From Thomas Lynch
New York Feby 5. 1776
You have doubtless heard of my being here on a Com[mitte]e of Congress the object was to consult with Genl Lee & the People of this Place on the best manner of securing it, God knows there is ample room for it. every thing is wanting, The Strong Apathy that hold Congress in fetters is still more forceable here, however luckily Clinton is come without Force, he has none but the Mercury and one Transport Brig.
I mentioned to you some Time ago some Propositions, which Lord Drummond had been talking to me of.1 Genl Robinson writes to him by Clinton that he (Clinton) is very desireous of being Instrumental in bringing about the Same End, it is mysterious to me how such a Man shoud be sent on such an Errand be it as it may, it will not produce any Remission of our using the present Moment to strengthen ourselves & weaken our Enemies.
Lord Drummonds great Point is to get some Member of Congress to go home, to inform the Cabinet of the real desires and Intentions of that Body respecting the Reestablishment of Peace, to promote this Purpose he has desired me to enclose you a Letter which, after you have read, if you think it can do no harm you will be so kind as to forward to Robinson & to send his Answer to his Lordship under your Cover, Robinson will doubtless send it open to you.2
Were I to guess at my Lords Motives it woud be that Lord North and his Scottish Friends found that their Places were in danger and that there is no way left to secure them but by restoring the Nation to that State in which alone little Minds can rule it vizt Peace and Quiet. indeed every Paper I have seen seem tending that way.
My best Compliments attend your Ladies & Family. Dear Sir your most Obedt Serv.
ALS, DLC:GW; Sprague transcript, DLC:GW.
2. GW did not forward Lord Drummond’s letter of this date to Brig. Gen. James Robertson, the British barrack master general at Boston. Instead, he sent it to Congress in his letter to Hancock of 14 Feb., an action that embarrassed the delegates who had conferred with Drummond and contributed greatly to the failure of Drummond’s peace plan. See Klein, “Failure of a Mission,” description begins Milton M. Klein. “Failure of a Mission: The Drummond Peace Proposal of 1775.” Huntington Library Quarterly 35 (1971–72): 343–80. description ends 364–70. Drummond’s letter to Robertson reads: “Just as I was sitting down to write to you, I received yours by Genl Clinton but have not as yet had an Opportunity of seeing him.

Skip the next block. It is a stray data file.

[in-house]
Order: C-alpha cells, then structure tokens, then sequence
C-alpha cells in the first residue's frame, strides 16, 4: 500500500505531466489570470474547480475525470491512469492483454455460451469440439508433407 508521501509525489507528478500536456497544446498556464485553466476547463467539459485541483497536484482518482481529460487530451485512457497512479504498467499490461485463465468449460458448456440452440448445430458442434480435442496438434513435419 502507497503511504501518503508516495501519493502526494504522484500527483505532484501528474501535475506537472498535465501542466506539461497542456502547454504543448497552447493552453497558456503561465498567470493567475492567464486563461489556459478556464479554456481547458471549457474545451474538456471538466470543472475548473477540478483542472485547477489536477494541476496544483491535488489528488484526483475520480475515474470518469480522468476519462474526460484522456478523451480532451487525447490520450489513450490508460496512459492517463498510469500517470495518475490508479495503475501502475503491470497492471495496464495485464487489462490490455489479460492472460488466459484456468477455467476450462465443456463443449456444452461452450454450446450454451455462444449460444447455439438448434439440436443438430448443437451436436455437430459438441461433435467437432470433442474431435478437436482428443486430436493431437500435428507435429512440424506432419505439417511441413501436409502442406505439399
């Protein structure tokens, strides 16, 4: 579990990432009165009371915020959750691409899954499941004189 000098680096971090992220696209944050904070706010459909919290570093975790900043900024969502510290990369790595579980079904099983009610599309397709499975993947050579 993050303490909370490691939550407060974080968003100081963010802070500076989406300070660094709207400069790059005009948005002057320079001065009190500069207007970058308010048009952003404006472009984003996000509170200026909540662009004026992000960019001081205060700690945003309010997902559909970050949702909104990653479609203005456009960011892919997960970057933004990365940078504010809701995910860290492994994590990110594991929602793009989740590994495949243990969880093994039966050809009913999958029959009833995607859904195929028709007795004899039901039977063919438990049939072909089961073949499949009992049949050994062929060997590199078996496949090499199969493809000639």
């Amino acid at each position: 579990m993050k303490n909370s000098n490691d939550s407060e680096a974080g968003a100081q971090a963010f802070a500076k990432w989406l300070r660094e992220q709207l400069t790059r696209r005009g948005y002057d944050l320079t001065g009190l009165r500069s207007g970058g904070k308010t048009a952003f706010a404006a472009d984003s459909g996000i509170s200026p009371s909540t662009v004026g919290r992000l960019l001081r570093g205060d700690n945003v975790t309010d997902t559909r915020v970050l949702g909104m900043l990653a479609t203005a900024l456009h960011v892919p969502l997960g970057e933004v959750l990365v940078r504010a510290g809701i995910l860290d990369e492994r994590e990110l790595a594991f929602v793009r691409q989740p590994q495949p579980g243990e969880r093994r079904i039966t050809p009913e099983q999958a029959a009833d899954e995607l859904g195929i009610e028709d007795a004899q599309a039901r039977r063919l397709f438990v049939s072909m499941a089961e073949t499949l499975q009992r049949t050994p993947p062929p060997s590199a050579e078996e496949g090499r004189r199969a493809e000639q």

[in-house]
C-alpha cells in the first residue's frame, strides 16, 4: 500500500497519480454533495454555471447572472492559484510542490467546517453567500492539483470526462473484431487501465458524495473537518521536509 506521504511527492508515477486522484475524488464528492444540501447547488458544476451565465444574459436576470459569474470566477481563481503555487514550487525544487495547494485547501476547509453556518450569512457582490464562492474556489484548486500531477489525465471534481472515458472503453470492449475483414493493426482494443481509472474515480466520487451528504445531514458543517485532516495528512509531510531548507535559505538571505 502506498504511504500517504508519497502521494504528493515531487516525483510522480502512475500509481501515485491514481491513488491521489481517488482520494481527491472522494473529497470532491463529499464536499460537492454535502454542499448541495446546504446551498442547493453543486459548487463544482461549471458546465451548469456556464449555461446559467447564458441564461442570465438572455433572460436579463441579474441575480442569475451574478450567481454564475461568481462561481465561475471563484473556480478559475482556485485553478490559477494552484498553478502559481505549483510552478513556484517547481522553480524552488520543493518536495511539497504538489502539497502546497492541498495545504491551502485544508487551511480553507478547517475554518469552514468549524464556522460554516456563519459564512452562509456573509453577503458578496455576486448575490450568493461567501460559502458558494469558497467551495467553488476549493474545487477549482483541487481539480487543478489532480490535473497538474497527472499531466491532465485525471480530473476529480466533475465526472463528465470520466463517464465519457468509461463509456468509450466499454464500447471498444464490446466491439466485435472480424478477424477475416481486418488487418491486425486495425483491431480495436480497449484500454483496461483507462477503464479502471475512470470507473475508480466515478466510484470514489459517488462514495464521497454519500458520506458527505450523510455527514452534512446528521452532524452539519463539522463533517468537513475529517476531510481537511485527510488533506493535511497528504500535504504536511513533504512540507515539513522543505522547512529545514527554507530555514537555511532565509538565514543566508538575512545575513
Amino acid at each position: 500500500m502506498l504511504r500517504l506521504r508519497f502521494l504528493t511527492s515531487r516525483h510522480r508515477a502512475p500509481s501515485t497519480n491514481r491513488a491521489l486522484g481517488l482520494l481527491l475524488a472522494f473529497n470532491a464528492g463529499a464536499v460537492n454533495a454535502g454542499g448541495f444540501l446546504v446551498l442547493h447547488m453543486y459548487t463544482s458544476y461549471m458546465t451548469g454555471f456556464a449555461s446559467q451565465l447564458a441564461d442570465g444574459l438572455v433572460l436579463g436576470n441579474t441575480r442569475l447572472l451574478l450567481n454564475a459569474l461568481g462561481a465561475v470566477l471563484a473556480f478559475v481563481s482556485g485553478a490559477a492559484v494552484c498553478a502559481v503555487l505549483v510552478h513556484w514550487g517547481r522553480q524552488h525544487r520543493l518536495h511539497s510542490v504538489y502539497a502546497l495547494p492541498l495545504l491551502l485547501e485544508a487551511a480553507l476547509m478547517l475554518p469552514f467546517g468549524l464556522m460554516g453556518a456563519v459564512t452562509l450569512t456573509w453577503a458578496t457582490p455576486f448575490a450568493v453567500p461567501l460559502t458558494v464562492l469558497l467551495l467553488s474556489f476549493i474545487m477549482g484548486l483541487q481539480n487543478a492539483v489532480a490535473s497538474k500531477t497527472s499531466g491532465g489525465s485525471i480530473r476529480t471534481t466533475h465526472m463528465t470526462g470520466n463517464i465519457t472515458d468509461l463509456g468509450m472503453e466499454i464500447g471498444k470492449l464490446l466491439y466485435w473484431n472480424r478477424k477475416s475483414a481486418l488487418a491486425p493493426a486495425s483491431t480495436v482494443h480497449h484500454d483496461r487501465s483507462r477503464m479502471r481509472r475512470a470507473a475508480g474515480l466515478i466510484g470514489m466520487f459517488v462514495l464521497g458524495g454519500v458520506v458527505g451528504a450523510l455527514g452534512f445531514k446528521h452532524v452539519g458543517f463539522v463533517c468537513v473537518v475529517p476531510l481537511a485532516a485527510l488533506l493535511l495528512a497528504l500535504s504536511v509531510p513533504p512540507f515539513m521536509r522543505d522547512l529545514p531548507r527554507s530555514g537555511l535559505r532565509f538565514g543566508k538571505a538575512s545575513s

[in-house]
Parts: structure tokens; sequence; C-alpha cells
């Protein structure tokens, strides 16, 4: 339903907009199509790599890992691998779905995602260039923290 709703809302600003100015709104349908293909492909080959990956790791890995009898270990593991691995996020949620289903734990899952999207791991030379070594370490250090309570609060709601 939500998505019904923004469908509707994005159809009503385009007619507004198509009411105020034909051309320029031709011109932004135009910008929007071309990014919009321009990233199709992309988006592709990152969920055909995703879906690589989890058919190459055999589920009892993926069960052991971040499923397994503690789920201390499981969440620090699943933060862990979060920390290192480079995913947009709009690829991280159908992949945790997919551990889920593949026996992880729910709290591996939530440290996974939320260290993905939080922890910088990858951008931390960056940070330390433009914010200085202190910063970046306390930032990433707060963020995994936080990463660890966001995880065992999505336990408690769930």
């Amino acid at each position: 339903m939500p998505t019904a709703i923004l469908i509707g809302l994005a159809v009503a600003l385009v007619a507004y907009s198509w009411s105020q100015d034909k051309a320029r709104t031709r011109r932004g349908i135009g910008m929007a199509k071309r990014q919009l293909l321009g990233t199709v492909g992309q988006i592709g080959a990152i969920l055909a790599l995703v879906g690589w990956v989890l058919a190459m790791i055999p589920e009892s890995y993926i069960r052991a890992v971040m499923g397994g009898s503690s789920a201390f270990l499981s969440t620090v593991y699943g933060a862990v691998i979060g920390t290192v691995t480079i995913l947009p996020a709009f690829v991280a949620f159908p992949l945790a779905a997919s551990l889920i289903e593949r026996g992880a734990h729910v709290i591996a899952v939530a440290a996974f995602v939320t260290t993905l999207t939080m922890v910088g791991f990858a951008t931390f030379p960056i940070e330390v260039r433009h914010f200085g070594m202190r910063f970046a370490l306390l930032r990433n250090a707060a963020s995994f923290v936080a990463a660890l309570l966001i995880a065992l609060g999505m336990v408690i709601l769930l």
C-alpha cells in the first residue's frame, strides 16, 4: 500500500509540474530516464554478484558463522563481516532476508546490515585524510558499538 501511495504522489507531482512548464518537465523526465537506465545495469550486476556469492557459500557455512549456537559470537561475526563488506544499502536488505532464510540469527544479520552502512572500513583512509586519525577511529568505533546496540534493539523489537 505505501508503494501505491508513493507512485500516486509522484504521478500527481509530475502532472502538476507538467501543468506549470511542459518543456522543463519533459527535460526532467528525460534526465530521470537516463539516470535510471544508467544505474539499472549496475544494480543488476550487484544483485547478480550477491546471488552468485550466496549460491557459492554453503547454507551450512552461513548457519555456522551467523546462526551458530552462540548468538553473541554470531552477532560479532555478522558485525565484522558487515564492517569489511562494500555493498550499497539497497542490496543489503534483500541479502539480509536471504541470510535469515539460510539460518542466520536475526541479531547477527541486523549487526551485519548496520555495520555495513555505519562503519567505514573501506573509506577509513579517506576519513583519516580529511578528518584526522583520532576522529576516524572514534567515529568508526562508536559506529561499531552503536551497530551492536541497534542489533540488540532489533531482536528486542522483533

“During the very few moments I was with you at Boston, I expressd my wish of being able to make known at Philadelphia the Disposition in England towards an Accommodation upon Liberal terms and such as were founded in Equity and Candour.
“You then concur’d with me in thinking that however much those Gentlemen whose Province it now is to think for the Public might be held up as aiming at a total Seperation, they had as their Sole Object such a Reconciliation as woud give a Constitutional Security to their Children.
“In this Opinion I think we were not deceivd—From all the Conversation I had at Philadelphia with those Gentlemen who allow me I hope to rank myself among the number of their Friends I have every Reason to think them most seriously disposed towards Reconciliation—From a Conviction of this I have pressed the Setting on foot a Negotiation, nor am I without Hopes of Success.
“Shoud such an Event take Place, it is not impossible but a Deputation from hence may be found expedient, and in that Case a Passport requisite for a Security against English Cruisers.
“Such a Passport must be left blank for filling up Names—and sent by the same Conveyance that this Passes thro. It will be needless to caution You against Delay.
“My slight accquaintance with General How and Admral Shouldhan will furnish you with an Apology for not making a more direct application.”
In a postscript Drummond added: “Let me guard you against letting this go to the Public till we see how far my hopes are well grounded” (DNA:PCC, item 152; see also the copy in DLC:GW).